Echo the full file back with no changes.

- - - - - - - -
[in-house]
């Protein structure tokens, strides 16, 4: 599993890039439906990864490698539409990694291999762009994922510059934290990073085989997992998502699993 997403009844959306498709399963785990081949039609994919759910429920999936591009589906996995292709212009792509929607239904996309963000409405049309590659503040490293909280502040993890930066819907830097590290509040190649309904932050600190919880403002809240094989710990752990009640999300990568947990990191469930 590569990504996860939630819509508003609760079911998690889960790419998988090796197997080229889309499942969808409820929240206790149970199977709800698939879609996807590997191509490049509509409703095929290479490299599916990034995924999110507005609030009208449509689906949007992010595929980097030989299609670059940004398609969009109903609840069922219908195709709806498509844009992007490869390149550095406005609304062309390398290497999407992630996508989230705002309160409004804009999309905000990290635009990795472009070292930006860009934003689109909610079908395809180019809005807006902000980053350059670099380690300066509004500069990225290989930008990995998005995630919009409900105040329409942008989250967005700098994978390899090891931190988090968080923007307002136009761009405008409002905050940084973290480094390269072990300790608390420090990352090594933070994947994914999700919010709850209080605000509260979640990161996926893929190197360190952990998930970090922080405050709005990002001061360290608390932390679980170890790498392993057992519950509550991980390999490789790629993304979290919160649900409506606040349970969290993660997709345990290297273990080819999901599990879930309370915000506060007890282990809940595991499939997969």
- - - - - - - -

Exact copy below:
[in-house]
């Protein structure tokens, strides 16, 4: 599993890039439906990864490698539409990694291999762009994922510059934290990073085989997992998502699993 997403009844959306498709399963785990081949039609994919759910429920999936591009589906996995292709212009792509929607239904996309963000409405049309590659503040490293909280502040993890930066819907830097590290509040190649309904932050600190919880403002809240094989710990752990009640999300990568947990990191469930 590569990504996860939630819509508003609760079911998690889960790419998988090796197997080229889309499942969808409820929240206790149970199977709800698939879609996807590997191509490049509509409703095929290479490299599916990034995924999110507005609030009208449509689906949007992010595929980097030989299609670059940004398609969009109903609840069922219908195709709806498509844009992007490869390149550095406005609304062309390398290497999407992630996508989230705002309160409004804009999309905000990290635009990795472009070292930006860009934003689109909610079908395809180019809005807006902000980053350059670099380690300066509004500069990225290989930008990995998005995630919009409900105040329409942008989250967005700098994978390899090891931190988090968080923007307002136009761009405008409002905050940084973290480094390269072990300790608390420090990352090594933070994947994914999700919010709850209080605000509260979640990161996926893929190197360190952990998930970090922080405050709005990002001061360290608390932390679980170890790498392993057992519950509550991980390999490789790629993304979290919160649900409506606040349970969290993660997709345990290297273990080819999901599990879930309370915000506060007890282990809940595991499939997969």